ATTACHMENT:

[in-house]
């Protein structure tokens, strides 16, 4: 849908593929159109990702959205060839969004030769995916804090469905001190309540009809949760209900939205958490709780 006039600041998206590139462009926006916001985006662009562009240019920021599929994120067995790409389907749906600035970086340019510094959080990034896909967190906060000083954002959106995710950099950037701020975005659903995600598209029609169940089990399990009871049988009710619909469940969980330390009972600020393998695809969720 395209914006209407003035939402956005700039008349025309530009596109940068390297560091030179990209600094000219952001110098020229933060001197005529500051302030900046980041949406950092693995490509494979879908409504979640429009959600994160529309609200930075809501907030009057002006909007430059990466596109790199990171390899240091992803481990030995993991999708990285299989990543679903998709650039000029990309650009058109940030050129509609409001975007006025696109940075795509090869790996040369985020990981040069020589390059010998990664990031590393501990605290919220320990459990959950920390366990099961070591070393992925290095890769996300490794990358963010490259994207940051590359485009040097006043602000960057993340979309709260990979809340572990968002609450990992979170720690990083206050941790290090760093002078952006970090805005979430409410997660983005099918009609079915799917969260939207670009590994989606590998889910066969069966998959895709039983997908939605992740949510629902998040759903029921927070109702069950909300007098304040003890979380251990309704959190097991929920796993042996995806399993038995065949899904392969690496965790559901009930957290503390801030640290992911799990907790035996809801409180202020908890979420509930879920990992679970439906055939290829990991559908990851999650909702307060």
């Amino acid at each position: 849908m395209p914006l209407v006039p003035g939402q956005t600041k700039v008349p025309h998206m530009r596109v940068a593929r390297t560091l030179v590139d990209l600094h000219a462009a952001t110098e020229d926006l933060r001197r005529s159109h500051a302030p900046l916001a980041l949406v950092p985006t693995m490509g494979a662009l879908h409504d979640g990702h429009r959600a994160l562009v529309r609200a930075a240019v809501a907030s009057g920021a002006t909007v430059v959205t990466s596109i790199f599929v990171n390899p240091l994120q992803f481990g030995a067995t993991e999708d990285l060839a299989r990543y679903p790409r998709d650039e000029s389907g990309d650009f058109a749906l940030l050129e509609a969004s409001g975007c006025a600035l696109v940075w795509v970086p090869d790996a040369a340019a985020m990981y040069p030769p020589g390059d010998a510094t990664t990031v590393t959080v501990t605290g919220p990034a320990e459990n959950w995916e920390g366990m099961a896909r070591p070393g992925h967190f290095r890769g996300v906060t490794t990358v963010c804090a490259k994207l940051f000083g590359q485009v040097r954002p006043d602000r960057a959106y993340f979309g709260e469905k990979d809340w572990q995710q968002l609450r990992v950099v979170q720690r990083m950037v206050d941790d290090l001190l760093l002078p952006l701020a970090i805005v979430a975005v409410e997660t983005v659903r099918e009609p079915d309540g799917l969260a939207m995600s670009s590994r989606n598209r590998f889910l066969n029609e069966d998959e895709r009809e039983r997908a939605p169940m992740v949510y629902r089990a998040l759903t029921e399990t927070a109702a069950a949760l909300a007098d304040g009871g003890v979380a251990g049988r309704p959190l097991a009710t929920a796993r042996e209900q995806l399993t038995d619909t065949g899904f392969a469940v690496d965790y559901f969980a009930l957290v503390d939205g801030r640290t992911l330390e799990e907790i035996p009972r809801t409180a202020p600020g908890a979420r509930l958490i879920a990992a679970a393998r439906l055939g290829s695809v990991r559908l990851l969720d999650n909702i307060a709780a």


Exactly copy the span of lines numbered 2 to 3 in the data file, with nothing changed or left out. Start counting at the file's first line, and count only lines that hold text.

């Protein structure tokens, strides 16, 4: 849908593929159109990702959205060839969004030769995916804090469905001190309540009809949760209900939205958490709780 006039600041998206590139462009926006916001985006662009562009240019920021599929994120067995790409389907749906600035970086340019510094959080990034896909967190906060000083954002959106995710950099950037701020975005659903995600598209029609169940089990399990009871049988009710619909469940969980330390009972600020393998695809969720 395209914006209407003035939402956005700039008349025309530009596109940068390297560091030179990209600094000219952001110098020229933060001197005529500051302030900046980041949406950092693995490509494979879908409504979640429009959600994160529309609200930075809501907030009057002006909007430059990466596109790199990171390899240091992803481990030995993991999708990285299989990543679903998709650039000029990309650009058109940030050129509609409001975007006025696109940075795509090869790996040369985020990981040069020589390059010998990664990031590393501990605290919220320990459990959950920390366990099961070591070393992925290095890769996300490794990358963010490259994207940051590359485009040097006043602000960057993340979309709260990979809340572990968002609450990992979170720690990083206050941790290090760093002078952006970090805005979430409410997660983005099918009609079915799917969260939207670009590994989606590998889910066969069966998959895709039983997908939605992740949510629902998040759903029921927070109702069950909300007098304040003890979380251990309704959190097991929920796993042996995806399993038995065949899904392969690496965790559901009930957290503390801030640290992911799990907790035996809801409180202020908890979420509930879920990992679970439906055939290829990991559908990851999650909702307060």
């Amino acid at each position: 849908m395209p914006l209407v006039p003035g939402q956005t600041k700039v008349p025309h998206m530009r596109v940068a593929r390297t560091l030179v590139d990209l600094h000219a462009a952001t110098e020229d926006l933060r001197r005529s159109h500051a302030p900046l916001a980041l949406v950092p985006t693995m490509g494979a662009l879908h409504d979640g990702h429009r959600a994160l562009v529309r609200a930075a240019v809501a907030s009057g920021a002006t909007v430059v959205t990466s596109i790199f599929v990171n390899p240091l994120q992803f481990g030995a067995t993991e999708d990285l060839a299989r990543y679903p790409r998709d650039e000029s389907g990309d650009f058109a749906l940030l050129e509609a969004s409001g975007c006025a600035l696109v940075w795509v970086p090869d790996a040369a340019a985020m990981y040069p030769p020589g390059d010998a510094t990664t990031v590393t959080v501990t605290g919220p990034a320990e459990n959950w995916e920390g366990m099961a896909r070591p070393g992925h967190f290095r890769g996300v906060t490794t990358v963010c804090a490259k994207l940051f000083g590359q485009v040097r954002p006043d602000r960057a959106y993340f979309g709260e469905k990979d809340w572990q995710q968002l609450r990992v950099v979170q720690r990083m950037v206050d941790d290090l001190l760093l002078p952006l701020a970090i805005v979430a975005v409410e997660t983005v659903r099918e009609p079915d309540g799917l969260a939207m995600s670009s590994r989606n598209r590998f889910l066969n029609e069966d998959e895709r009809e039983r997908a939605p169940m992740v949510y629902r089990a998040l759903t029921e399990t927070a109702a069950a949760l909300a007098d304040g009871g003890v979380a251990g049988r309704p959190l097991a009710t929920a796993r042996e209900q995806l399993t038995d619909t065949g899904f392969a469940v690496d965790y559901f969980a009930l957290v503390d939205g801030r640290t992911l330390e799990e907790i035996p009972r809801t409180a202020p600020g908890a979420r509930l958490i879920a990992a679970a393998r439906l055939g290829s695809v990991r559908l990851l969720d999650n909702i307060a709780a």